So it goes with maps of Japan – when we were plotting out of great cross-country exodus, I went to the book store to purchase a big poster-sized map of the country to hang on my wall. I had also entertained thoughts of purchasing a plexiglass overly for it with some china markers and a compass and protractor so I could re-enact scenes from naval movies (you know, where they calculate courses and fleet movements by drawing circles and vectors and stuff on plexiglass map tables located in battleship control rooms, all the while shouting things like “I need you to plot a firing solution STAT!”), but that’s neither here nor there and is probably just further evidence that I’m a dorky little kid inside. The point is, I have this gigantic map of Japan hanging on my wall and when you look at it, you’re like “damn, Japan is huge.”
This, in turn, initially caused us some consternation when plotting the segment of our great cross-japan autumn adventure that involved driving from Hiroshima in the evening and making it all the way to Amanohashidate at the tippy top of Kyoto-prefecture by the next morning with time for sleep along the way. You look at the map and you’re like “woah. That’s quite a haul.”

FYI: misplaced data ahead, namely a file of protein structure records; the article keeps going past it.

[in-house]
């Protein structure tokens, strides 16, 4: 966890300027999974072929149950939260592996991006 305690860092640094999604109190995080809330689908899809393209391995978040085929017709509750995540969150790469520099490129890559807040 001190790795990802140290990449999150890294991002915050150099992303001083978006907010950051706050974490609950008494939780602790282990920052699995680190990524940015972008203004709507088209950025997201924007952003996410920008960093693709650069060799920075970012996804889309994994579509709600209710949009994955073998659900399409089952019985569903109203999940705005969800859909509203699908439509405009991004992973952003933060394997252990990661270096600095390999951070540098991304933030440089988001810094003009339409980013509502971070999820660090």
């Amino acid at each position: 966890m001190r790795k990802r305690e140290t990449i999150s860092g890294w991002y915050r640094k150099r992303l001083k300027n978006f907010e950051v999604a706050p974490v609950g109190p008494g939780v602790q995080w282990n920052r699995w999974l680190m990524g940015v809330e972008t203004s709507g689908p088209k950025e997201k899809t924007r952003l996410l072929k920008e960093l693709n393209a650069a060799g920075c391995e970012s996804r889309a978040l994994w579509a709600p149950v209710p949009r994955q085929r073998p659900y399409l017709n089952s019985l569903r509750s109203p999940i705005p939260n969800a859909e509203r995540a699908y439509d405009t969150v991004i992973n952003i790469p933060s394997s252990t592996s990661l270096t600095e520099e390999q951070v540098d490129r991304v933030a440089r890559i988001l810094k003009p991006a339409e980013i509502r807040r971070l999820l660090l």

In reality, however, it turns out that we made the entire journey in something like 4 hours – which for reference, is about how long it took me to drive to Chicago back when I lived in the states, and that was a journey I made several times a month, and it was no big deal. It seems strange, then, that this is roughly equivalent to just under half the length Japan (well, half of Honshu anyway). It’s times like these that you realise how small Japan really is, at least if you’re an American.